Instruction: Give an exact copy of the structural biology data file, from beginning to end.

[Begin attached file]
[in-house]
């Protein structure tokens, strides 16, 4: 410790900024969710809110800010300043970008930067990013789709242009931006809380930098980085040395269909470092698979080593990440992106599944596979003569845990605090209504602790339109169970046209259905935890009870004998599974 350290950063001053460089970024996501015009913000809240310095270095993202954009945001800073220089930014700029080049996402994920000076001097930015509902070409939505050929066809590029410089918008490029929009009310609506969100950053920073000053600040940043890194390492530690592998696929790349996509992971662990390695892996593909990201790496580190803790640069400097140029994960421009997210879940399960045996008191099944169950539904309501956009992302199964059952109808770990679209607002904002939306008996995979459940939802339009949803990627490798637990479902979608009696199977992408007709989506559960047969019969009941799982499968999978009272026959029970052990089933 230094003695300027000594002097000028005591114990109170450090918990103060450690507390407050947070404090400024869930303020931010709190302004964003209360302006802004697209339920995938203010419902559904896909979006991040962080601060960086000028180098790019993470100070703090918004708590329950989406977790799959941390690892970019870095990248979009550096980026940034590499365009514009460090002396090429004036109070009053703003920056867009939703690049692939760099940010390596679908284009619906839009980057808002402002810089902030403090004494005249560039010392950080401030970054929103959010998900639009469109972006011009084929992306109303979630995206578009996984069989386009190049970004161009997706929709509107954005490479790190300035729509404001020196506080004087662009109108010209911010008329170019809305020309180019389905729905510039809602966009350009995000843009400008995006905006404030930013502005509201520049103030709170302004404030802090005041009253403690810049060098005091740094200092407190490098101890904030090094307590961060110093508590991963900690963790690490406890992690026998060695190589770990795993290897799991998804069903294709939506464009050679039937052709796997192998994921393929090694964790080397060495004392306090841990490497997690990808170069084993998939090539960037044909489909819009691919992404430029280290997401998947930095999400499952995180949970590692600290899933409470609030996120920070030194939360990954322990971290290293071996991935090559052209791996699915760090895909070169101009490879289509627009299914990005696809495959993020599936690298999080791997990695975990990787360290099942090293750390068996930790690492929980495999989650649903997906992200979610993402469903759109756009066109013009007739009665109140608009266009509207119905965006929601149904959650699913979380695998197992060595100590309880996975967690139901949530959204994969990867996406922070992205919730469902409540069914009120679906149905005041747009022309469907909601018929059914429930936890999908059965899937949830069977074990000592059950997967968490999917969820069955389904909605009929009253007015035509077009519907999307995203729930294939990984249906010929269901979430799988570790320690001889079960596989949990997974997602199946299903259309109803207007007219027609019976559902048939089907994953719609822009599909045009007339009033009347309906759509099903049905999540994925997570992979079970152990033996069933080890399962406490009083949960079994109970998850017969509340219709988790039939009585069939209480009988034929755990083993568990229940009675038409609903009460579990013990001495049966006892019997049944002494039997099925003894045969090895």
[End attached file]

[in-house]
């Protein structure tokens, strides 16, 4: 410790900024969710809110800010300043970008930067990013789709242009931006809380930098980085040395269909470092698979080593990440992106599944596979003569845990605090209504602790339109169970046209259905935890009870004998599974 350290950063001053460089970024996501015009913000809240310095270095993202954009945001800073220089930014700029080049996402994920000076001097930015509902070409939505050929066809590029410089918008490029929009009310609506969100950053920073000053600040940043890194390492530690592998696929790349996509992971662990390695892996593909990201790496580190803790640069400097140029994960421009997210879940399960045996008191099944169950539904309501956009992302199964059952109808770990679209607002904002939306008996995979459940939802339009949803990627490798637990479902979608009696199977992408007709989506559960047969019969009941799982499968999978009272026959029970052990089933 230094003695300027000594002097000028005591114990109170450090918990103060450690507390407050947070404090400024869930303020931010709190302004964003209360302006802004697209339920995938203010419902559904896909979006991040962080601060960086000028180098790019993470100070703090918004708590329950989406977790799959941390690892970019870095990248979009550096980026940034590499365009514009460090002396090429004036109070009053703003920056867009939703690049692939760099940010390596679908284009619906839009980057808002402002810089902030403090004494005249560039010392950080401030970054929103959010998900639009469109972006011009084929992306109303979630995206578009996984069989386009190049970004161009997706929709509107954005490479790190300035729509404001020196506080004087662009109108010209911010008329170019809305020309180019389905729905510039809602966009350009995000843009400008995006905006404030930013502005509201520049103030709170302004404030802090005041009253403690810049060098005091740094200092407190490098101890904030090094307590961060110093508590991963900690963790690490406890992690026998060695190589770990795993290897799991998804069903294709939506464009050679039937052709796997192998994921393929090694964790080397060495004392306090841990490497997690990808170069084993998939090539960037044909489909819009691919992404430029280290997401998947930095999400499952995180949970590692600290899933409470609030996120920070030194939360990954322990971290290293071996991935090559052209791996699915760090895909070169101009490879289509627009299914990005696809495959993020599936690298999080791997990695975990990787360290099942090293750390068996930790690492929980495999989650649903997906992200979610993402469903759109756009066109013009007739009665109140608009266009509207119905965006929601149904959650699913979380695998197992060595100590309880996975967690139901949530959204994969990867996406922070992205919730469902409540069914009120679906149905005041747009022309469907909601018929059914429930936890999908059965899937949830069977074990000592059950997967968490999917969820069955389904909605009929009253007015035509077009519907999307995203729930294939990984249906010929269901979430799988570790320690001889079960596989949990997974997602199946299903259309109803207007007219027609019976559902048939089907994953719609822009599909045009007339009033009347309906759509099903049905999540994925997570992979079970152990033996069933080890399962406490009083949960079994109970998850017969509340219709988790039939009585069939209480009988034929755990083993568990229940009675038409609903009460579990013990001495049966006892019997049944002494039997099925003894045969090895």